I’ve never been much of a graphic novel reader, but when the release of White Sand coincided (give or take a month) with my birthday, I put it on the gift wish list. I’ve read almost everything Sanderson has written, and since he has yet to disappoint, I decided to give it a try. I’m really glad I did.
The story and world-building are pure Sanderson. Geography, flora/fauna, and cultures are all intricately integrated to make this place feel exotic but real. The plot follows the familiar, but still compelling, arc of a young man struggling to find and fulfill his leadership role. He is surrounded by a plethora of other personalities, all with their own arcs, and the threads combine to tell a story that is as much about a time and a place as it is about individual characters. Rik Hoskin does a great job of preserving the Sanderson “feel” in the writing—no mean feat, when we consider that even Sanderson’s novellas tend to be of substantial size. The best compliment that I can pay is that I really felt I was listening to a unified story-telling voice—there was no way to tell where Sanderson ended and Hoskin began.
But I was pretty sure going into this that I was going to be ok with the words. I live, think, love, and work in words. But pictures are generally out of my league. (Yes, I’m the one who groans in despair when she opens an instruction booklet to find a series of pictograms.) In fact, I wouldn’t have had the courage to try White Sands had I not—in the relatively recent past—rediscovered picture books. Yes, those brightly colored, simply phrased volumes we give to young children because they are “easy.” Let me tell you—ain’t nothin’ easy about it.
Take the classic “Stella Luna.” There is an entire second narrative relayed in the tiny black and white pictures that accompany each page of text (these are in addition to the full page, color illustrations across from each page of text). This second narrative is never acknowledged by the book’s words, but when you realize it’s there, the story doubles in depth. But I digress.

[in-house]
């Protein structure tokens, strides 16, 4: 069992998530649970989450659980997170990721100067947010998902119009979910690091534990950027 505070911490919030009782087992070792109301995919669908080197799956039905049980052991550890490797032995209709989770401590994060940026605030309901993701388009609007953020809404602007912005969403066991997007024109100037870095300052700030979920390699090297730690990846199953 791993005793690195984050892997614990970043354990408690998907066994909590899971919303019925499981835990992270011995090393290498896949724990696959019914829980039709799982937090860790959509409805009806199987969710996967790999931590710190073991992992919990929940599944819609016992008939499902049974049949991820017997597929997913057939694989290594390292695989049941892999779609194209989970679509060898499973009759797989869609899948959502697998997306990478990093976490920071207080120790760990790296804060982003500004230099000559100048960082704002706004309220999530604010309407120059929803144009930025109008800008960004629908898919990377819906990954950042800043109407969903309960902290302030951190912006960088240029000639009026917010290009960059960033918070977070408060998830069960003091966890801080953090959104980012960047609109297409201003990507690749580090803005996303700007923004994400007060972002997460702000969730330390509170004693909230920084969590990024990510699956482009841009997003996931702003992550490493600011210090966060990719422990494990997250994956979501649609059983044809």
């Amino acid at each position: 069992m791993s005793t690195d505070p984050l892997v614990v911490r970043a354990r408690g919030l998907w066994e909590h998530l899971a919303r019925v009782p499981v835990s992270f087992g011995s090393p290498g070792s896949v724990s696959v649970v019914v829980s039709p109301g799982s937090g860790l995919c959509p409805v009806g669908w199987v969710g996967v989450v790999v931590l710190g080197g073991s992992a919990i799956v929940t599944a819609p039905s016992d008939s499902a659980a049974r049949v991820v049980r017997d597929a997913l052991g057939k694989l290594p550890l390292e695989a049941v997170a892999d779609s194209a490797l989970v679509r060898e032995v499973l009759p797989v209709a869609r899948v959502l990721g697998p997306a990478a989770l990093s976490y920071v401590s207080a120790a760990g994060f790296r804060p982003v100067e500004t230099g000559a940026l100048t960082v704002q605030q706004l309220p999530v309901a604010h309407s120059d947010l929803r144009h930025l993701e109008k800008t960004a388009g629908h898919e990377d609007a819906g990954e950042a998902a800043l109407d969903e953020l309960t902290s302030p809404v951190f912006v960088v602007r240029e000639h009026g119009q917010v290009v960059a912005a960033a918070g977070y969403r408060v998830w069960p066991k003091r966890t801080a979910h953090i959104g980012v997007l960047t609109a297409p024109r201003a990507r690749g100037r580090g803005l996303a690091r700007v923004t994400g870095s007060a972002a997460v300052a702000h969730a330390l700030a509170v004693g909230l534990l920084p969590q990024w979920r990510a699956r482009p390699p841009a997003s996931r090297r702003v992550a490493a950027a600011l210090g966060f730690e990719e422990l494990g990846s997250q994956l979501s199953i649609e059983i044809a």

My first time through White Sand, I focused on the words. I’m a strongly linear reader and I have to get to the end. So I gave the pictures only enough attention to ensure that I knew basically what was going on and could move to the next panel. Once I’d finished the book, however, the itch for progress was satisfied, and I could go back and pay the illustrations proper attention.
My first impression during my hasty read-through was that the artwork was extremely busy and hard to understand.
My second impression, when I went back and took my time, was WHOA.
These illustrations are complicated. Most of them can’t be fully understood with a quick glance. And even those that can tell so much more if you just give them a chance. Even the battle scenes—which I found incomprehensible the first time—resolved themselves into powerful and intelligible meaning when I looked at them properly.
Take, for example, the middle panel on p. 4 (there aren’t actually page numbers, so I’m counting from the page that says “Chapter 1″). It’s a pretty simple setup. Kenton (the hero) is locking eyes with his father. Behind them rise the rock spires that mark this part of the desert. There are also two figure representing the crowd witnessing the conflict. Kenton speaks the single word, “No.” That’s it. But if the scene conveyed by this picture were written out, it would probably go something like this:
The pale, shriveled face of the Lord Mastrell glowered at his son. Kenton stared back, eyes gleaming in the dark face that was his heritage from his mother, but with a stubbornness that was all his father.
The single word dropped into the desert stillness, a single pebble exploding the surface of a glassy pool.
The watching Sand Masters drew back, faces shuttered, eyes downcast. They wanted no part of this conflict between their leader and his troublesome offspring.
See? All that emotion and tension and relationship is in the picture. The dialog is just the icing.
So. Did I enjoy White Sand? Yes. Am I anxiously awaiting the release of volume 2? You bet. Did this book make me a better reader? Absolutely.
I highly recommend White Sand for all Brandon Sanderson fans. But if, like me, your previous graphic novel experience is limited to Persepolis, know that it’s going to take some work to read this properly. Take your time and remember that pictures don’t necessarily equal easy or simplistic.
They do, however, equal awesome.